Make the wealth creation party last

The loss of government jobs is good riddance to an extent. But private organised sector must become a net employer soon. If that happens, the wealth creation party will surely last.

Print Edition: July 26, 2007

Beyond the concern over the Sensex movements, bigger than the worry about the state of the real estate market, more relevant than the level of interest rates or inflation…infinitely more serious than any personal finance problem that comes to your mind is another concern—the suspense over the state of the job market. The number and quality of employment—the basic foundation on which all personal finance and well being is built and sustained. If there are good and plentiful jobs, there will be income generation.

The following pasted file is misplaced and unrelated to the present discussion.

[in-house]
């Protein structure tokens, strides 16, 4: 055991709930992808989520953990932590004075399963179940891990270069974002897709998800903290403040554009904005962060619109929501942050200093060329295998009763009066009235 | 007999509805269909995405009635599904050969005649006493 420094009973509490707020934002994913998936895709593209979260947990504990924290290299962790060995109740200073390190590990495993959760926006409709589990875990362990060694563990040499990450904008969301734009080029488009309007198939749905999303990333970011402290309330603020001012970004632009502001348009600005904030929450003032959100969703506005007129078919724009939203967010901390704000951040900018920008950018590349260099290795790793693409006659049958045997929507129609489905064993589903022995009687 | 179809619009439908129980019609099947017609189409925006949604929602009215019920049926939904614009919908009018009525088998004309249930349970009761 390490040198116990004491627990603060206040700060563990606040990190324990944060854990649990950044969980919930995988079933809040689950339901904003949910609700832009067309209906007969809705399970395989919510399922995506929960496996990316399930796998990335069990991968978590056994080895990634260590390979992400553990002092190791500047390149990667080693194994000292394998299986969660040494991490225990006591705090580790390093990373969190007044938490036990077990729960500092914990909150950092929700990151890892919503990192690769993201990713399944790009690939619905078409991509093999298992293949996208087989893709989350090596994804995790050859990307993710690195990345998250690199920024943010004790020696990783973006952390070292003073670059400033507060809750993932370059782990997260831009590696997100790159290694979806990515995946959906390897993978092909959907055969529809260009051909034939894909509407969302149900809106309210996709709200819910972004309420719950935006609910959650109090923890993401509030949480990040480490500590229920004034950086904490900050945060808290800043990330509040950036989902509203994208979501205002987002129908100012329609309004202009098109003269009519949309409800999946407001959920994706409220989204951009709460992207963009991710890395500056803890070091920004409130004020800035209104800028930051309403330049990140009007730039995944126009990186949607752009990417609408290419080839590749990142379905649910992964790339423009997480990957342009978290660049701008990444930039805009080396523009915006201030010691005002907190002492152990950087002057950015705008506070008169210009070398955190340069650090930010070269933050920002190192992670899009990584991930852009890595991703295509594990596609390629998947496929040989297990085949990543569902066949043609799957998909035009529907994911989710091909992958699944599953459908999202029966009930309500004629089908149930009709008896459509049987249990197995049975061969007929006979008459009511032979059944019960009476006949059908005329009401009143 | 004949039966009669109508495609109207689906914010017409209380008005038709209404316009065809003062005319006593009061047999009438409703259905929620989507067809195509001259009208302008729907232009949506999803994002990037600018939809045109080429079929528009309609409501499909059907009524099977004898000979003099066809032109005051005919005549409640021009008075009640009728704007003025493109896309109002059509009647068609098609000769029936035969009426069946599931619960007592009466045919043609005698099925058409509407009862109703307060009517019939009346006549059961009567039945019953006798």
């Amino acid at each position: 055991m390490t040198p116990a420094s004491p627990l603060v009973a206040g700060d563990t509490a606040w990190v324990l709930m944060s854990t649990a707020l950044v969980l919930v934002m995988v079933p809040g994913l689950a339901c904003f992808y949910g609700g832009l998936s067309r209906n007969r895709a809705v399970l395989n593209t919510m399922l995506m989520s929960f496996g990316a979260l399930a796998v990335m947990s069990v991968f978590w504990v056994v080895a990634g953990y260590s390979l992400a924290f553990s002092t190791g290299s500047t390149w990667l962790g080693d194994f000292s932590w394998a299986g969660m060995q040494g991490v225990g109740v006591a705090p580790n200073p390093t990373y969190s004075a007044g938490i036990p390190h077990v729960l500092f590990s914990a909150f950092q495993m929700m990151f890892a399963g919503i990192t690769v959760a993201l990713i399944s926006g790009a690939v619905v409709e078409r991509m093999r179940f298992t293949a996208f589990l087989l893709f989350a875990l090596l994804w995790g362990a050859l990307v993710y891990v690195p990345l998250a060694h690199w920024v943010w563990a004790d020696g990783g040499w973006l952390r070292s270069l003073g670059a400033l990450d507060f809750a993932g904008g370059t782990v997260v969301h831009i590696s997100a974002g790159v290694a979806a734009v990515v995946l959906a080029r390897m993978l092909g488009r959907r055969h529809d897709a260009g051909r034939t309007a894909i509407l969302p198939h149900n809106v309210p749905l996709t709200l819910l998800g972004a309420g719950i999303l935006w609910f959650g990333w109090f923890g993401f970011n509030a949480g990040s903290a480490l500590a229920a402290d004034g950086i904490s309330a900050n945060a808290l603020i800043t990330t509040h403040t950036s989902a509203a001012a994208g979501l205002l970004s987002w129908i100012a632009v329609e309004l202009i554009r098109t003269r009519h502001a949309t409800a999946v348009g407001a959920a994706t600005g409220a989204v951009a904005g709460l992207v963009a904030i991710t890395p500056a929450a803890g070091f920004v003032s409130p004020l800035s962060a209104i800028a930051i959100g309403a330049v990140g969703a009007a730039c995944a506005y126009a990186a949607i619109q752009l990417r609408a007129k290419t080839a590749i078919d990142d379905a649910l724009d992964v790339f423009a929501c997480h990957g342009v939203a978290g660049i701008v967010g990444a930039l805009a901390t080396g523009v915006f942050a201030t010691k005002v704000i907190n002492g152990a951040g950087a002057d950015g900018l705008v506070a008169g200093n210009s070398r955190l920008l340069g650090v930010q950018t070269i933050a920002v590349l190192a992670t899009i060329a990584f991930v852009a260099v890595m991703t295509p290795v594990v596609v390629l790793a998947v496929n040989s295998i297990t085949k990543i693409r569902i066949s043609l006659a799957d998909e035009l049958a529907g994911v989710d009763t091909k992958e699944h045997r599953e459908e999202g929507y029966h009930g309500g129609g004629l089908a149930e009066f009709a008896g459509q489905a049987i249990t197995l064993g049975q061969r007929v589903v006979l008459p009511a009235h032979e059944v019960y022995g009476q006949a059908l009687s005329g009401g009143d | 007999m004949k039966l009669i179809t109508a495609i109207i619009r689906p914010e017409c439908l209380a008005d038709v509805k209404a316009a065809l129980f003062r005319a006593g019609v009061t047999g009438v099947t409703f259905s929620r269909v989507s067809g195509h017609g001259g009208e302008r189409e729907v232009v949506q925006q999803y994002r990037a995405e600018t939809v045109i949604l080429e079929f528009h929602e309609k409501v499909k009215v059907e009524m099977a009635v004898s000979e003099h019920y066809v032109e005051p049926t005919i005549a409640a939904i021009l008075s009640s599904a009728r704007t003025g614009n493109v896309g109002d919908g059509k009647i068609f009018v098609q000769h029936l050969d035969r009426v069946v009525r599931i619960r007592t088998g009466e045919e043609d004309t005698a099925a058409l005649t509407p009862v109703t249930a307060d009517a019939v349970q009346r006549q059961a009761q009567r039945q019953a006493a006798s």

Rising incomes will power higher savings, investments and spending. That, in turn, will create even more jobs and incomes. So if you are a longterm investor, one of the most significant indicators track the fate of your investment is the job growth. Mostly the information on this indicator is hazy and incomplete. Except the one released recently in an Organisation Economic Cooperation and Development (OECD) report.Make the party last

It says India created over 56 million jobs (about crore), or 11.3 million annually, between 2000 and 2005. This is higher than ever in the recorded past and much higher than the job creation in China—the economy that’s grown roughly twice as fast as India.

If these are the facts, then the engine of income and wealth creation chugging along nicely and we can happily conclude that the era of prosperity that dawned, especially since 2003, isn’t ending any time soon.

Sadly we can’t. Not unless we know how sustainable the boom in employment is. Unsurprisingly, the report shows that jobs in the organised sector—both government and private—has been either stagnant or falling in the past 10 years.